The Supreme Court cleared the way yesterday for the government to establish uniform quality grading standards for all passenger-car tires-about 200 million of them each year.

A Department of Transportation spokesman said the grading program probably will be in effect by the end of the year. The program will rate tires on the basis of tread wear, traction and resistance to high temperatures.

The court let stand a ruling last September with which the Sixth U.S. Circuit Court of Appeals rebuffed efforts by eight the manufacturers to block the program. They estimated annual compliance costs at between $42 million and $150 million.

The program would not ban tires of low quality. Instead, it would enable consumers to make informed appraisals of quality in relation to price.

The treadwear rating, for example, would be "100" for a tire that lasted 30,000 miles in federal tests on a 500-mile course near San Angelo, Tex. Ten points would be added for every additional 3,000 miles of wear, and 10 would be subtracted for every 3,000 miles under 30,000.

Congress ordered the grading program in the auto-safety law of 1966, but the department's National Highway Traffic Safety Aministration repeatedly delayed implementation.

In May 1975 the agency issued regulations prescribling extensive testing procedures after a suit to compel impementation of the law had been filed by Ralph Nader's Public Interest Research Group and had been settled with a consent decree.

The appellate court said that agency administrators responsible for enforcing the law had built "a strange record of nonfeasance" during 10 years of "procreastination!"

"A law of the land was allowed to lie unheeded until a constumer organization headed by . . . Nader hailed the agency into a federal court to account for its nonfeasance," the opionion said.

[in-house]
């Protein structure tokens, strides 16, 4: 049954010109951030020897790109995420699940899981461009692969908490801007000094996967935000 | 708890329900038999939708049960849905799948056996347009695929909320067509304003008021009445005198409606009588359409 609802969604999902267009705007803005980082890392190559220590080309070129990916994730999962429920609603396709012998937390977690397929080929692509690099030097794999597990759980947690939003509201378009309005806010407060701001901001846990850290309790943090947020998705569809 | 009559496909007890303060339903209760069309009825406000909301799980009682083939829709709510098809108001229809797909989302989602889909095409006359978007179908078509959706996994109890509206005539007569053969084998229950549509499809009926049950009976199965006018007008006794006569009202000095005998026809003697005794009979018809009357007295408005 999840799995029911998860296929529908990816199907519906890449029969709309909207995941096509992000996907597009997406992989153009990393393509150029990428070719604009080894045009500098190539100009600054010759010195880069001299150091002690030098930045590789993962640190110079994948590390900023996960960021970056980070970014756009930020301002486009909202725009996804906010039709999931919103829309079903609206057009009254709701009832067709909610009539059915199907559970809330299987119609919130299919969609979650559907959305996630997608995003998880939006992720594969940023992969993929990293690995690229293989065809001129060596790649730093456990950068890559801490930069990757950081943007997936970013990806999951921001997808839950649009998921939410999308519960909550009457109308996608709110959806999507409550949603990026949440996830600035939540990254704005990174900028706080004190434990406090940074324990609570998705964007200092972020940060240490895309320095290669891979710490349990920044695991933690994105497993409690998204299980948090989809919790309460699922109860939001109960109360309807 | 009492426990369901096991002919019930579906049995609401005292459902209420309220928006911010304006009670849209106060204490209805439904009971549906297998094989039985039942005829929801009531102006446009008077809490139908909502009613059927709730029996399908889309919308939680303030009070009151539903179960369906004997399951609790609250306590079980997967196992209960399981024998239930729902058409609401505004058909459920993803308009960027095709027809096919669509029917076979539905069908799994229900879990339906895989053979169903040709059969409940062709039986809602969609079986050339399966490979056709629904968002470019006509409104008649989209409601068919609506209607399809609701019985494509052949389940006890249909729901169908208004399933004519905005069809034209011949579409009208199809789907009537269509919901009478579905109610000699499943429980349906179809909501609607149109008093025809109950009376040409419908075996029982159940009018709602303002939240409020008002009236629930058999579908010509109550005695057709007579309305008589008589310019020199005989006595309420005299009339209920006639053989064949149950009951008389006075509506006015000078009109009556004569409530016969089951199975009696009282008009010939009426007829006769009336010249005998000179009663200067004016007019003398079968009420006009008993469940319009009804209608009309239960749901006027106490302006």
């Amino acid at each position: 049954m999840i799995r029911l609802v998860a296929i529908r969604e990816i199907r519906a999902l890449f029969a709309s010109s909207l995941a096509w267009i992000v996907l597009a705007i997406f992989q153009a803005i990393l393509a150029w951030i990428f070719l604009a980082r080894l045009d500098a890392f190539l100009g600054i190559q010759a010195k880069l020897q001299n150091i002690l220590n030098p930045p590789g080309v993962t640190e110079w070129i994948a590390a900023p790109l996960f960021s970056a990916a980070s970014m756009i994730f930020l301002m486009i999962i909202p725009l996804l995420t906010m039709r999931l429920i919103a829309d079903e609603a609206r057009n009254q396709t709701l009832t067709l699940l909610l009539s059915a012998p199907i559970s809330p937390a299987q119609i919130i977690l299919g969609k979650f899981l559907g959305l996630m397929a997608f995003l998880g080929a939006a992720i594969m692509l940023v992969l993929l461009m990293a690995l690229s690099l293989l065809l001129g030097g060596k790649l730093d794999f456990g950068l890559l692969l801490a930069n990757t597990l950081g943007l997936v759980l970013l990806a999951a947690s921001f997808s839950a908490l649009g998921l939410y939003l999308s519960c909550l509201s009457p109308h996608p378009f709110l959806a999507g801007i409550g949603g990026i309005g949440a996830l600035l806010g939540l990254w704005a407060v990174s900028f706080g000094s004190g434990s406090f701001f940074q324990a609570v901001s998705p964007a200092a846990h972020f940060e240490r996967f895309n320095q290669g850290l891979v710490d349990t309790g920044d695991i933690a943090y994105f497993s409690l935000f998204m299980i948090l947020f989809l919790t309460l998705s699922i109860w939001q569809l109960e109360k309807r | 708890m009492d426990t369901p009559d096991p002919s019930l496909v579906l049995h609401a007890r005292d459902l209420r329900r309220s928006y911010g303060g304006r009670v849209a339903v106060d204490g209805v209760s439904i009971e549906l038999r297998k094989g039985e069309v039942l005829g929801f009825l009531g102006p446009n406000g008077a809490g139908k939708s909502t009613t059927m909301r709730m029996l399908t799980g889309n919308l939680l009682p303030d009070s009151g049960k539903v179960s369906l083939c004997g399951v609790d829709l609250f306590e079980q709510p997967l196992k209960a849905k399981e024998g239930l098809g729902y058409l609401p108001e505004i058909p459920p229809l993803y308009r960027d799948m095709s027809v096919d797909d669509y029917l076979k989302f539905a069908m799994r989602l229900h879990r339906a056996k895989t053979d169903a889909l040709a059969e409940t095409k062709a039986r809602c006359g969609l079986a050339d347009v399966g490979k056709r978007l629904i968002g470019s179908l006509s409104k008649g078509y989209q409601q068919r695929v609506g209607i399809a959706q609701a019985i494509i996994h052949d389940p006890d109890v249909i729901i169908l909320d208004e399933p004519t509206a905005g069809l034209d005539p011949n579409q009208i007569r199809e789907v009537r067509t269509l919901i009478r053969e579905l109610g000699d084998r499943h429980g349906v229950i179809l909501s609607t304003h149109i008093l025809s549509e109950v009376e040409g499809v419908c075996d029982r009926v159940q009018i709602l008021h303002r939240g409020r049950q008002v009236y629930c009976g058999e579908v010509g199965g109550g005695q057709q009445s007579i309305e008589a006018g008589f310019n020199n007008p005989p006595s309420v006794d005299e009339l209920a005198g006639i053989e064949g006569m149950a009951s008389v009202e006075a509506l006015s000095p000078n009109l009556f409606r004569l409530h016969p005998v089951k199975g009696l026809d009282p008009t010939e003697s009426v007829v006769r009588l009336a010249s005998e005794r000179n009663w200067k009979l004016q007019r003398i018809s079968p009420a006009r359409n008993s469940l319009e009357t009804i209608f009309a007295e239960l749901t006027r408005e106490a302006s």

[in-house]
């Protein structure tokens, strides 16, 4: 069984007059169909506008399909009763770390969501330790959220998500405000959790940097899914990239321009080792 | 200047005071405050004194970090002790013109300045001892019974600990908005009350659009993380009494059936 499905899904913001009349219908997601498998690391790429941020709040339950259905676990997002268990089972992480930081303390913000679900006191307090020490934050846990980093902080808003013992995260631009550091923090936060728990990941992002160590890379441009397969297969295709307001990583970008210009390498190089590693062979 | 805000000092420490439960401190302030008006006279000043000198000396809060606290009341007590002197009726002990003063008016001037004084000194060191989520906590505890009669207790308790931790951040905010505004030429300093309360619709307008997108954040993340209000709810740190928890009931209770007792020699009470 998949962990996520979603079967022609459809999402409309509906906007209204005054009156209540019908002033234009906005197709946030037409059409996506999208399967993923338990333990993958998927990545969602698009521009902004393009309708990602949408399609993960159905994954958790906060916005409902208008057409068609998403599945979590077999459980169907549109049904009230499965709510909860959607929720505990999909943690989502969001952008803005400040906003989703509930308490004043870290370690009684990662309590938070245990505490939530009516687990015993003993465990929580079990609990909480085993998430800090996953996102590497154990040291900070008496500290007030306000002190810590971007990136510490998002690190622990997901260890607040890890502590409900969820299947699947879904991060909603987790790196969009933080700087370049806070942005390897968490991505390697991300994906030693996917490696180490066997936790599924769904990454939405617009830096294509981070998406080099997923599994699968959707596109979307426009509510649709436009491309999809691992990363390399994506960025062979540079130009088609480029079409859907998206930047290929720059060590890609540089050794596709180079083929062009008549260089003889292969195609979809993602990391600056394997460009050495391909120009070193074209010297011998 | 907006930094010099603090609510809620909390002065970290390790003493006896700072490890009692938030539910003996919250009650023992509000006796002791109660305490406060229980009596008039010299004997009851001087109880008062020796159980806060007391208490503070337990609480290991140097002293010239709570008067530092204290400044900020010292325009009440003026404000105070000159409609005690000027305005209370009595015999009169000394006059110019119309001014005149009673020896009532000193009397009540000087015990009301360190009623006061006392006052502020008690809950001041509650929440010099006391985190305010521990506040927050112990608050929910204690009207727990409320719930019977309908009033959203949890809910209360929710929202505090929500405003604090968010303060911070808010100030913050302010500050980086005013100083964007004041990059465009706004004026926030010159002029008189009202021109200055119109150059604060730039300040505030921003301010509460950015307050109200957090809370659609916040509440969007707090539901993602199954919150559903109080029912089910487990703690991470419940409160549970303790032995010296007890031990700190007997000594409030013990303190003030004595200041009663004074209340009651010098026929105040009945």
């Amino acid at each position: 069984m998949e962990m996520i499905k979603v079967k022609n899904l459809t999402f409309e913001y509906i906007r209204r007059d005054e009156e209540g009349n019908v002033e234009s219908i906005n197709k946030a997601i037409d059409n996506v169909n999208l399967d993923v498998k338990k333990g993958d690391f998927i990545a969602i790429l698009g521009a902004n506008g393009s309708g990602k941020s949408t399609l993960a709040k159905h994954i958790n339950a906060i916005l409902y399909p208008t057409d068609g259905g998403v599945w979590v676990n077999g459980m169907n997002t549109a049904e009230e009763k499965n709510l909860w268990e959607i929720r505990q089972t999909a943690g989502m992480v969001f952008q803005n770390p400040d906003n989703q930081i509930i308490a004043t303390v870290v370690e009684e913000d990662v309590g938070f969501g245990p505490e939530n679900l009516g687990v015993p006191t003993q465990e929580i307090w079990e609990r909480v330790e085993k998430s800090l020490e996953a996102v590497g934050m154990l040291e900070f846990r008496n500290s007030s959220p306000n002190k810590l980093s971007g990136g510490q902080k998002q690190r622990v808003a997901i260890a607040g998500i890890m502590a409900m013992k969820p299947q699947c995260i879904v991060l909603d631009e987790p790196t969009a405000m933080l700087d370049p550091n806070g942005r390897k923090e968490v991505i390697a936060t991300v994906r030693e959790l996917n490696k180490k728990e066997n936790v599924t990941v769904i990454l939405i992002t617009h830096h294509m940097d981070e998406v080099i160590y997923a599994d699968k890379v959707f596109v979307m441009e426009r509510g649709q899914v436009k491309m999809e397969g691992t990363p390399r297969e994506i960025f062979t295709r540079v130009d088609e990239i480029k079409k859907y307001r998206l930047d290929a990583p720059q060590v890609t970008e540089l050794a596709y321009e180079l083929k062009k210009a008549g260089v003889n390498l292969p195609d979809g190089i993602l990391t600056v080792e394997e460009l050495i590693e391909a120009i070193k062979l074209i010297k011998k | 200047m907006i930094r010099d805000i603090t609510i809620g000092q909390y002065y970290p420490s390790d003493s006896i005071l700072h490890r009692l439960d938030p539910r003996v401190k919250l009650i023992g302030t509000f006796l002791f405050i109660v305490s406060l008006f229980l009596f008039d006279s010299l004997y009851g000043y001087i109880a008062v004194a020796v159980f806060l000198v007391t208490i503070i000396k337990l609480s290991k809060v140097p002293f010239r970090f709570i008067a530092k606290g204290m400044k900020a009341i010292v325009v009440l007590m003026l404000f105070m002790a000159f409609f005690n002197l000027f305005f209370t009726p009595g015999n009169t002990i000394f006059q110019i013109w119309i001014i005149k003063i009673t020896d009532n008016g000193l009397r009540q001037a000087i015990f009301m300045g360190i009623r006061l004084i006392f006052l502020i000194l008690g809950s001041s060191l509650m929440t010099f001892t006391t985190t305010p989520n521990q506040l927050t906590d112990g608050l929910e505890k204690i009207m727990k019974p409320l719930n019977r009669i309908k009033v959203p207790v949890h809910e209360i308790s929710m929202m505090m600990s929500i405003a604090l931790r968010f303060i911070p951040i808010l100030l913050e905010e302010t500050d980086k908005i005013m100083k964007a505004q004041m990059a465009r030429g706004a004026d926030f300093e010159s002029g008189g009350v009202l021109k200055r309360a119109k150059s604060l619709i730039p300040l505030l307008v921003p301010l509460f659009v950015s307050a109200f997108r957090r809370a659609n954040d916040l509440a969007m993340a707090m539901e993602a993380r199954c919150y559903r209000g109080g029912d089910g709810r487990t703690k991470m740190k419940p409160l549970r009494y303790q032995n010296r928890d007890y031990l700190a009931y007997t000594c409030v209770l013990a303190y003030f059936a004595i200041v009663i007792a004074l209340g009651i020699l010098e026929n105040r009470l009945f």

In a petition to the Supreme Court to review the decision, the tire companies alleged that the appeals court and the agency both had relied upon information that had not been part of the rule-making record and on which the manufacturers had had no opportunity to comment.

The the companies also alleged that the regulations were invalid because they specified certain tests that, when repeated under certain conditions, do not allow for perfectly indentical results.

In 1972, a dispute between Peabody Coal Co. and three locals of the United Mine Workers of America in Western Kentucky led to a work stoppage.

The company contended that the national Bituminous Coal Wage Agreement of 1971 was violated because union leaders neither returned to work nor tried to lead members back.

The union contended the members stayed out despite th efforts of leaders of the locals, District 23 and the international.

A federal judge held the unions in contempt because the stoppage continued after a court order to end it had been issued. The U.S. Sixth Circuit Court of Appeals reversed the decision, holding that "a union may only be held responsible for the authorized or ratified actions of its officers and agents."

Yesterday, the Supreme Court let the decision stand.